Soderbergh made three movies about the heist where crime pays (the Oceanic trilogy), and then he made one where a family curse implied it wouldn’t (“Logan Lucky” ). In “No Sudden Moves,” capitalism’s paycheck is death, and the best one can hope to receive is their life spared for a change.
Don Cheadle and Benicio del Toro, both veterans of Soderbergh’s 2000 Oscar-winning “Traffic,” play crooks held hostage in a corporate espionage scheme. They were at the top, serving the whims of other powerful men with money to burn at the heart of the American auto industry.
Detroit’s use as a backdrop deepens the sub-content due to the decline it has experienced in the decades since 1954, when “No Sudden Moves” was established. Family con man David Harbor, the target of the home invasion, happened to be an accountant for General Motors, founded in 1908 and known as the world’s largest automobile manufacturer until 2008 when Toyota passed it and it went bankrupt. Its name is associated with the subsequent government bailout and the Great Depression, and when the characters in “No Sudden Move” use and abuse each other while seeking their own gain. , which means that the financial benefits are short-lived and they are only twice beyond themselves.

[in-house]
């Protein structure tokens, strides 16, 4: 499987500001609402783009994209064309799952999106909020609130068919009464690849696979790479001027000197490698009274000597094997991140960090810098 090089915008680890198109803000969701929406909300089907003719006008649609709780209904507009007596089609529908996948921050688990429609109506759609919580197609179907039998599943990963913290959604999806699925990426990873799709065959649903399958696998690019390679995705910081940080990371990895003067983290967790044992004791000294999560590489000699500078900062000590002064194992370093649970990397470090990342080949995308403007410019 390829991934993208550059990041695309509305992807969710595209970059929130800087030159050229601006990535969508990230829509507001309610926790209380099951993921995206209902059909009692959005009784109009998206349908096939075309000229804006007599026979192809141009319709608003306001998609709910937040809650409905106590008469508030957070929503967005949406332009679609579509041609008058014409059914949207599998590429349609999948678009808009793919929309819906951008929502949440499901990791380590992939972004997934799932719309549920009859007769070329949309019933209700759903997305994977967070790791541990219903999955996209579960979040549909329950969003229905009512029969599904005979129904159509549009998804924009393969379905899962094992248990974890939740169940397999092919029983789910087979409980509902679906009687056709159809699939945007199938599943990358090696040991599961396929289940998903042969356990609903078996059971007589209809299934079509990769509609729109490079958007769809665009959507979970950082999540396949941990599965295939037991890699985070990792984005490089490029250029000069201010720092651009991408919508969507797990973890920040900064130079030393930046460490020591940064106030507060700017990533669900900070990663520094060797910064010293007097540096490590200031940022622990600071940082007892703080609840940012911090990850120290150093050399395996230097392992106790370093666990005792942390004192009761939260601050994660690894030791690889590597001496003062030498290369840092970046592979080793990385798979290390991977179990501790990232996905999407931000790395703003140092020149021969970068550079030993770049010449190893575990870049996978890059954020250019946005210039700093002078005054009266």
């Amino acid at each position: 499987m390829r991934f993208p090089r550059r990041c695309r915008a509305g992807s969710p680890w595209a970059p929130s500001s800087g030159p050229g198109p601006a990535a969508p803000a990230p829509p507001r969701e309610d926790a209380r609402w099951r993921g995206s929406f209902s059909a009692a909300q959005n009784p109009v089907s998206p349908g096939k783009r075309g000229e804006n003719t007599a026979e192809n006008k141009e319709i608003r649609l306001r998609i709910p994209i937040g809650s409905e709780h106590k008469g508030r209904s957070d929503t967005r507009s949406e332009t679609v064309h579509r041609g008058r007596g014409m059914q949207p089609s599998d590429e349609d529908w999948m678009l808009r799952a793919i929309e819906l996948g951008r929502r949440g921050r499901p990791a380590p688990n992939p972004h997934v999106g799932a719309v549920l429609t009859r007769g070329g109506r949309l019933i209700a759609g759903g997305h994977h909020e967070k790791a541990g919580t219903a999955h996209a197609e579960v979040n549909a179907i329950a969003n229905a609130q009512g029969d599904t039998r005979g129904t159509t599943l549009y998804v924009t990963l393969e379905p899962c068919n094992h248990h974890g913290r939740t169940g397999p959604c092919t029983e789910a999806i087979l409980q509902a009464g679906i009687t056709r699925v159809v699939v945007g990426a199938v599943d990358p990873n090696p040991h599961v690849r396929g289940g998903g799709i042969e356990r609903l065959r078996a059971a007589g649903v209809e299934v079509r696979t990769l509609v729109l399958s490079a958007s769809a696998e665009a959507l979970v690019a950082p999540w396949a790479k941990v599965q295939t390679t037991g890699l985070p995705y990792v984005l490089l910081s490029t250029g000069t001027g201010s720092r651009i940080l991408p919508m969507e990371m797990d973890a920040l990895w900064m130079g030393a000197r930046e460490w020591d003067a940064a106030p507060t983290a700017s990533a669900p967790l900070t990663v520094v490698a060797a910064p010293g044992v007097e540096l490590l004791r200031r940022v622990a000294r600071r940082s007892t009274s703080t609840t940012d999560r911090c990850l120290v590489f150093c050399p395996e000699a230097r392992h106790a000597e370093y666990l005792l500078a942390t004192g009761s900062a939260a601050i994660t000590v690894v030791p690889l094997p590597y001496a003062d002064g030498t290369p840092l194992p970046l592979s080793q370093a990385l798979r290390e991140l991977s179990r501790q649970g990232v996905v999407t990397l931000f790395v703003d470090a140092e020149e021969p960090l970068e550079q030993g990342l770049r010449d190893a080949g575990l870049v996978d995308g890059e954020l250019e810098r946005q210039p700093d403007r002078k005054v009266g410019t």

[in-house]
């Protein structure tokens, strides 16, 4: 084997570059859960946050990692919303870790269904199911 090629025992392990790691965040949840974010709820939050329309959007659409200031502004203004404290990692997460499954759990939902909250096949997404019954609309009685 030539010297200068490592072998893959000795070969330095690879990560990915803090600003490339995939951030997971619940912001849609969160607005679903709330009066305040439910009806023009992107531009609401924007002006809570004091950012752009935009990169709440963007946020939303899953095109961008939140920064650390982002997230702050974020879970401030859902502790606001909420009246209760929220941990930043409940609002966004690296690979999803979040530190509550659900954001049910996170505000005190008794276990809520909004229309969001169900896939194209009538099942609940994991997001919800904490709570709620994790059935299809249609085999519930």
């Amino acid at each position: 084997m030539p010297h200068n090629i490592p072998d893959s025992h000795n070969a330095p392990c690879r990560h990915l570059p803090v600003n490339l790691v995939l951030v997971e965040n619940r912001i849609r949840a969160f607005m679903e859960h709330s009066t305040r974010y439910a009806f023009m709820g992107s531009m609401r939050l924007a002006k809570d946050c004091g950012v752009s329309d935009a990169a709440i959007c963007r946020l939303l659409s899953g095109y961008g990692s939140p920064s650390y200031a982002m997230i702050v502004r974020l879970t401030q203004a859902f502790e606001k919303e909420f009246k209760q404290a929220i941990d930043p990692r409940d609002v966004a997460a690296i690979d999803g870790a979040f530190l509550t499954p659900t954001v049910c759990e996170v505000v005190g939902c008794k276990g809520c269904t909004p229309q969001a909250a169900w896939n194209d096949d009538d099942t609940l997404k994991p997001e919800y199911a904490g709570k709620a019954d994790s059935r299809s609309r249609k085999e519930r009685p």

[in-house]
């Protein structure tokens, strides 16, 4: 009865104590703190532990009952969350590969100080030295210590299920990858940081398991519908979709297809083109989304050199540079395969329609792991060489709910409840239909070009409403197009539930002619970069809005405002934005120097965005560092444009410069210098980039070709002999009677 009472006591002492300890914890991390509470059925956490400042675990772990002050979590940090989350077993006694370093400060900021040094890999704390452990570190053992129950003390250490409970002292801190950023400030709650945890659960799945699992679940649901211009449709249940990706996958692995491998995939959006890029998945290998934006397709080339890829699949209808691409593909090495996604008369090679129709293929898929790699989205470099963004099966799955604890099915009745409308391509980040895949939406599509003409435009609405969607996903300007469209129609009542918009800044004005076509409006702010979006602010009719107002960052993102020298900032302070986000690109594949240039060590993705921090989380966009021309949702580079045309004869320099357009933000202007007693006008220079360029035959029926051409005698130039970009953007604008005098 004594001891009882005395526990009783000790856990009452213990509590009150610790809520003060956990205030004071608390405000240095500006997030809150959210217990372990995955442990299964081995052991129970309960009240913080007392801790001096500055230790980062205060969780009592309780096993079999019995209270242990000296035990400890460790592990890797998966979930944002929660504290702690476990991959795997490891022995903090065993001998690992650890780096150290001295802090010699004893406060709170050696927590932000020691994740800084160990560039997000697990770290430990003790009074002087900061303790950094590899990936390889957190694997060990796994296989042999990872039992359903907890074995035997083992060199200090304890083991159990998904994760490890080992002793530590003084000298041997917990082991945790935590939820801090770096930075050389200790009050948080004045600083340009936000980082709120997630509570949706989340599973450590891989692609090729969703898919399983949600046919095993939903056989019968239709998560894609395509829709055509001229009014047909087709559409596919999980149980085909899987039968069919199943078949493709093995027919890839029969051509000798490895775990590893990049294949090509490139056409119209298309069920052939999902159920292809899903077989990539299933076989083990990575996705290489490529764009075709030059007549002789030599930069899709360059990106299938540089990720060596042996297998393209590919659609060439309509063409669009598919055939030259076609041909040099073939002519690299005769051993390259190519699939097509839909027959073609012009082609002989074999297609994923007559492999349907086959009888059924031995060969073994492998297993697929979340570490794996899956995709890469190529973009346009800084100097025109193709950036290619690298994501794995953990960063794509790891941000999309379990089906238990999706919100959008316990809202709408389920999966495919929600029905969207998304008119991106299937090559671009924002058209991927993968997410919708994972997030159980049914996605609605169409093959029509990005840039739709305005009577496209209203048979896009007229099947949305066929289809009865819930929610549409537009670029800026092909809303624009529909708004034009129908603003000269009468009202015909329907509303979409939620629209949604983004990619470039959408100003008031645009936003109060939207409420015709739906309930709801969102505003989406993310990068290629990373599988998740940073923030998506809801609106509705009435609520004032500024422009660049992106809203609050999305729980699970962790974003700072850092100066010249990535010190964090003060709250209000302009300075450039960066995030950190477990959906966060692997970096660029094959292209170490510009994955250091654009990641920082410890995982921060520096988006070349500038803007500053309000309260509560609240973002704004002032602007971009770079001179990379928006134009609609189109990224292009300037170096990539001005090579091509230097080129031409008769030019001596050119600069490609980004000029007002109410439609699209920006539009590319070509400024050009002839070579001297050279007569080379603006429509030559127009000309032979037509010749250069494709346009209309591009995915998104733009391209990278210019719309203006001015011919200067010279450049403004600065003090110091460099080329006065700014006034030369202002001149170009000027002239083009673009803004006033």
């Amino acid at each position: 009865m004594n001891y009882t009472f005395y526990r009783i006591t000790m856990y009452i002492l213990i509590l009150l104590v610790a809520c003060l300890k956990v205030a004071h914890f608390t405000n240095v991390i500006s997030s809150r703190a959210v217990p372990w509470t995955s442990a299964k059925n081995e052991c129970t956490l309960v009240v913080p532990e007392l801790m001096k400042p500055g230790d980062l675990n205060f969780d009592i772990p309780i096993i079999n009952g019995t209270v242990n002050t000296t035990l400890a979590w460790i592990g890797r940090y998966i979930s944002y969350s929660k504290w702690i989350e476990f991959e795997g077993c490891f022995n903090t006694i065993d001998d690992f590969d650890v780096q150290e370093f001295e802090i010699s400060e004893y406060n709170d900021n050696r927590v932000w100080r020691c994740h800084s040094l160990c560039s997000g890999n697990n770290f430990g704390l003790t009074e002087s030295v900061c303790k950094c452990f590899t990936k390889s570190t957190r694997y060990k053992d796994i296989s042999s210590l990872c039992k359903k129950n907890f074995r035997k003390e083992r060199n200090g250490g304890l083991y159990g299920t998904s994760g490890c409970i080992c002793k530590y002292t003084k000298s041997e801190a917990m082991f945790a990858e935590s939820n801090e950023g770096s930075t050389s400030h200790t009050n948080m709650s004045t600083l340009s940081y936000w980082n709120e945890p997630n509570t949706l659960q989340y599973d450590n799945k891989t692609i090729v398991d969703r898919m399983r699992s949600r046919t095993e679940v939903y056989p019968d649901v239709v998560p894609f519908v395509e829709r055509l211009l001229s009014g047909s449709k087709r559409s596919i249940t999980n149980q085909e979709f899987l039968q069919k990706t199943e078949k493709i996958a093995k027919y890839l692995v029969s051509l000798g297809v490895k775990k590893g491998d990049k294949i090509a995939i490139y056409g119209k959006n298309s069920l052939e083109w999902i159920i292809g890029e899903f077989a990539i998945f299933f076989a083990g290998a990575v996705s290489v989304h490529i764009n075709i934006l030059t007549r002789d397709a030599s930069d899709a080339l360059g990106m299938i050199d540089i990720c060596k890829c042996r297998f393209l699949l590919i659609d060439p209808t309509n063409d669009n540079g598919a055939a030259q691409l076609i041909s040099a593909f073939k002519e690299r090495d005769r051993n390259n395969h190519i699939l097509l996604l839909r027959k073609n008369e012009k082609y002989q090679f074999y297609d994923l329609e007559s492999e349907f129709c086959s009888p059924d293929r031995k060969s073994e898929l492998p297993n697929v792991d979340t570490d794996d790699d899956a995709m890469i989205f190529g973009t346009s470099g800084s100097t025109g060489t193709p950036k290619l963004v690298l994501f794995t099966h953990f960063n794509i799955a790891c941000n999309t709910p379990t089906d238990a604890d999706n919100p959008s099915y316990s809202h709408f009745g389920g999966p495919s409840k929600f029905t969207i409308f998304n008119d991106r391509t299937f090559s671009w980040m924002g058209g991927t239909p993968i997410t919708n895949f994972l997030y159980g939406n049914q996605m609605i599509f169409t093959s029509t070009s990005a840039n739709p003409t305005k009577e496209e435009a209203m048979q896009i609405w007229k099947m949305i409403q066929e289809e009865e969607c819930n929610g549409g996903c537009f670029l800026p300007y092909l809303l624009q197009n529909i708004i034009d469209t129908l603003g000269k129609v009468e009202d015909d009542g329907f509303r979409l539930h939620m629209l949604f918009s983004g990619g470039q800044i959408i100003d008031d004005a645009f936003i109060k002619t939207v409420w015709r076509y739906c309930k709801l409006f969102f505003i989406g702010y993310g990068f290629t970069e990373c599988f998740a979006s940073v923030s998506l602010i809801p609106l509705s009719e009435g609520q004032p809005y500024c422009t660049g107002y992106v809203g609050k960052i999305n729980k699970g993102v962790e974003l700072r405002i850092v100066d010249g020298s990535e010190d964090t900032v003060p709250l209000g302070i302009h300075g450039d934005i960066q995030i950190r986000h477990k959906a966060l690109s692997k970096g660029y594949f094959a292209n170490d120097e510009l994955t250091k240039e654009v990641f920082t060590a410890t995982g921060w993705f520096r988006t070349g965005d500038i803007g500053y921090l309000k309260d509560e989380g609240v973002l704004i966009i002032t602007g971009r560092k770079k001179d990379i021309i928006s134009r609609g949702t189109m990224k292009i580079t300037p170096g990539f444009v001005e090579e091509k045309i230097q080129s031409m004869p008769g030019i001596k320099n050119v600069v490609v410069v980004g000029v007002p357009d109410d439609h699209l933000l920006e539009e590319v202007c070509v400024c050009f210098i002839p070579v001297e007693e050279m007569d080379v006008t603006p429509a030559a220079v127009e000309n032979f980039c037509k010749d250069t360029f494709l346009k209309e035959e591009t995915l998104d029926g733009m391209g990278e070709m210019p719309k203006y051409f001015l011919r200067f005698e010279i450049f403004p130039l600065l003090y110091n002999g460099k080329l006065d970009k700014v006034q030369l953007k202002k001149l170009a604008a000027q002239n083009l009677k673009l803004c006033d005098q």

With a screenplay by Ed Solomon, “No Sudden Move” is one of those movies where you can watch it and just enjoy it as a period piece and typically the stylish Soderbergh thriller. However, look under the mask, and there may be more to it. Jon Hamm, Amy Seimetz, Brendan Fraser, Kieran Culkin, Noah Jupe, Julia Fox, Bill Duke, the late Ray Liotta, and a certain surprise A-list guest are also in attendance.
https://www.slashfilm.com/994405/the-daily-stream-kimi-and-no-sudden-move-are-two-steven-soderbergh-thrillers-that-carry-timely-themes/ Kimi and No Sudden Action are two Steven Soderbergh horror films with trendy themes